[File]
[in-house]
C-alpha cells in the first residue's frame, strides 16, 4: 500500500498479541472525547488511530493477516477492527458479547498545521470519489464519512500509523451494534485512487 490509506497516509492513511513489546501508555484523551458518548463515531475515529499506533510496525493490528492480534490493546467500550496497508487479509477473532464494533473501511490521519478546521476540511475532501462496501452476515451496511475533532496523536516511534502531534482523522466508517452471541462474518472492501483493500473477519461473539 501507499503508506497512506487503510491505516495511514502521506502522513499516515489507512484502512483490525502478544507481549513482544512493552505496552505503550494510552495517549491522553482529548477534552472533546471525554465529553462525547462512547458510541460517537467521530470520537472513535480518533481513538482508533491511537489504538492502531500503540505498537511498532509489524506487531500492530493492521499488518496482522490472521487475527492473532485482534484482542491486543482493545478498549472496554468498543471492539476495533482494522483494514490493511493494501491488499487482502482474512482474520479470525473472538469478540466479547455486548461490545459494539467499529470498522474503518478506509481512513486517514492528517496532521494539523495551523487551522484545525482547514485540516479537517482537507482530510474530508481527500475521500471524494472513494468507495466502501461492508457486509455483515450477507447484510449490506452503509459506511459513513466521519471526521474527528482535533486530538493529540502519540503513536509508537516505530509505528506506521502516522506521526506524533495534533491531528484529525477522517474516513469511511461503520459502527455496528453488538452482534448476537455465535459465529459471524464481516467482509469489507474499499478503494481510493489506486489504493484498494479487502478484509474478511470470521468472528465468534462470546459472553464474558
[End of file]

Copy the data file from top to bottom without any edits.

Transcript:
[in-house]
C-alpha cells in the first residue's frame, strides 16, 4: 500500500498479541472525547488511530493477516477492527458479547498545521470519489464519512500509523451494534485512487 490509506497516509492513511513489546501508555484523551458518548463515531475515529499506533510496525493490528492480534490493546467500550496497508487479509477473532464494533473501511490521519478546521476540511475532501462496501452476515451496511475533532496523536516511534502531534482523522466508517452471541462474518472492501483493500473477519461473539 501507499503508506497512506487503510491505516495511514502521506502522513499516515489507512484502512483490525502478544507481549513482544512493552505496552505503550494510552495517549491522553482529548477534552472533546471525554465529553462525547462512547458510541460517537467521530470520537472513535480518533481513538482508533491511537489504538492502531500503540505498537511498532509489524506487531500492530493492521499488518496482522490472521487475527492473532485482534484482542491486543482493545478498549472496554468498543471492539476495533482494522483494514490493511493494501491488499487482502482474512482474520479470525473472538469478540466479547455486548461490545459494539467499529470498522474503518478506509481512513486517514492528517496532521494539523495551523487551522484545525482547514485540516479537517482537507482530510474530508481527500475521500471524494472513494468507495466502501461492508457486509455483515450477507447484510449490506452503509459506511459513513466521519471526521474527528482535533486530538493529540502519540503513536509508537516505530509505528506506521502516522506521526506524533495534533491531528484529525477522517474516513469511511461503520459502527455496528453488538452482534448476537455465535459465529459471524464481516467482509469489507474499499478503494481510493489506486489504493484498494479487502478484509474478511470470521468472528465468534462470546459472553464474558